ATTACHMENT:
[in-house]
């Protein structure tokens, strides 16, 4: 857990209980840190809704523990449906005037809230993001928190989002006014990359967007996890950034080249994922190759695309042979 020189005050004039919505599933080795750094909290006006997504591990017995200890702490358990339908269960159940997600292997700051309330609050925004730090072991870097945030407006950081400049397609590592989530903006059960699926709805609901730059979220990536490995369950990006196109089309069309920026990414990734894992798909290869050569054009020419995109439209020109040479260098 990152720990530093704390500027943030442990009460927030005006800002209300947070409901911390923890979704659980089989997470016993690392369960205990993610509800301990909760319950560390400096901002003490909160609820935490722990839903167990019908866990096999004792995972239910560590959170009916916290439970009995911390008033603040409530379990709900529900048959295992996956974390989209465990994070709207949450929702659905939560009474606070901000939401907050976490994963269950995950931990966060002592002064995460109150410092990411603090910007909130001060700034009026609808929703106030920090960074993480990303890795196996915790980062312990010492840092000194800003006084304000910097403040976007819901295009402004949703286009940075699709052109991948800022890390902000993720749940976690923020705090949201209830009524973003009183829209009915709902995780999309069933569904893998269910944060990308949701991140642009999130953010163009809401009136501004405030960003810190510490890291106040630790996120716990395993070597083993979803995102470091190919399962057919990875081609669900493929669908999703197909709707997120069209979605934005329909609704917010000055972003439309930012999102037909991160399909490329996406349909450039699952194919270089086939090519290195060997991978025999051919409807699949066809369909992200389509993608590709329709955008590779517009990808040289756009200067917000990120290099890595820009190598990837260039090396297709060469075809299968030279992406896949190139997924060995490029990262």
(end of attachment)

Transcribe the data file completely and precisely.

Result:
[in-house]
């Protein structure tokens, strides 16, 4: 857990209980840190809704523990449906005037809230993001928190989002006014990359967007996890950034080249994922190759695309042979 020189005050004039919505599933080795750094909290006006997504591990017995200890702490358990339908269960159940997600292997700051309330609050925004730090072991870097945030407006950081400049397609590592989530903006059960699926709805609901730059979220990536490995369950990006196109089309069309920026990414990734894992798909290869050569054009020419995109439209020109040479260098 990152720990530093704390500027943030442990009460927030005006800002209300947070409901911390923890979704659980089989997470016993690392369960205990993610509800301990909760319950560390400096901002003490909160609820935490722990839903167990019908866990096999004792995972239910560590959170009916916290439970009995911390008033603040409530379990709900529900048959295992996956974390989209465990994070709207949450929702659905939560009474606070901000939401907050976490994963269950995950931990966060002592002064995460109150410092990411603090910007909130001060700034009026609808929703106030920090960074993480990303890795196996915790980062312990010492840092000194800003006084304000910097403040976007819901295009402004949703286009940075699709052109991948800022890390902000993720749940976690923020705090949201209830009524973003009183829209009915709902995780999309069933569904893998269910944060990308949701991140642009999130953010163009809401009136501004405030960003810190510490890291106040630790996120716990395993070597083993979803995102470091190919399962057919990875081609669900493929669908999703197909709707997120069209979605934005329909609704917010000055972003439309930012999102037909991160399909490329996406349909450039699952194919270089086939090519290195060997991978025999051919409807699949066809369909992200389509993608590709329709955008590779517009990808040289756009200067917000990120290099890595820009190598990837260039090396297709060469075809299968030279992406896949190139997924060995490029990262």